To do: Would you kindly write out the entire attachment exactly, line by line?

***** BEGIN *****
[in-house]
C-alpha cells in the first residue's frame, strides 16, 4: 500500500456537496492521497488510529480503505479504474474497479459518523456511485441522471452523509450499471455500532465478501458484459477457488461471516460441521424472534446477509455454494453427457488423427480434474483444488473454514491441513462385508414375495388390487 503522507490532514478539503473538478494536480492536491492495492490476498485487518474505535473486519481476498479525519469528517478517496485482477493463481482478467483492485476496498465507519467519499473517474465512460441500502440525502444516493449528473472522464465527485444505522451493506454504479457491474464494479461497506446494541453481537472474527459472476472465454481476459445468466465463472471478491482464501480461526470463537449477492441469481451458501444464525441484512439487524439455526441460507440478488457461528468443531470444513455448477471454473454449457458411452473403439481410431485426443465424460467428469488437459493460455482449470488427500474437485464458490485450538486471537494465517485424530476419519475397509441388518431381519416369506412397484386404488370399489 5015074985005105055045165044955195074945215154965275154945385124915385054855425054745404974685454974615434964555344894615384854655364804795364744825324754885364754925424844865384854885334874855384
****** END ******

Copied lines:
[in-house]
C-alpha cells in the first residue's frame, strides 16, 4: 500500500456537496492521497488510529480503505479504474474497479459518523456511485441522471452523509450499471455500532465478501458484459477457488461471516460441521424472534446477509455454494453427457488423427480434474483444488473454514491441513462385508414375495388390487 503522507490532514478539503473538478494536480492536491492495492490476498485487518474505535473486519481476498479525519469528517478517496485482477493463481482478467483492485476496498465507519467519499473517474465512460441500502440525502444516493449528473472522464465527485444505522451493506454504479457491474464494479461497506446494541453481537472474527459472476472465454481476459445468466465463472471478491482464501480461526470463537449477492441469481451458501444464525441484512439487524439455526441460507440478488457461528468443531470444513455448477471454473454449457458411452473403439481410431485426443465424460467428469488437459493460455482449470488427500474437485464458490485450538486471537494465517485424530476419519475397509441388518431381519416369506412397484386404488370399489 5015074985005105055045165044955195074945215154965275154945385124915385054855425054745404974685454974615434964555344894615384854655364804795364744825324754885364754925424844865384854885334874855384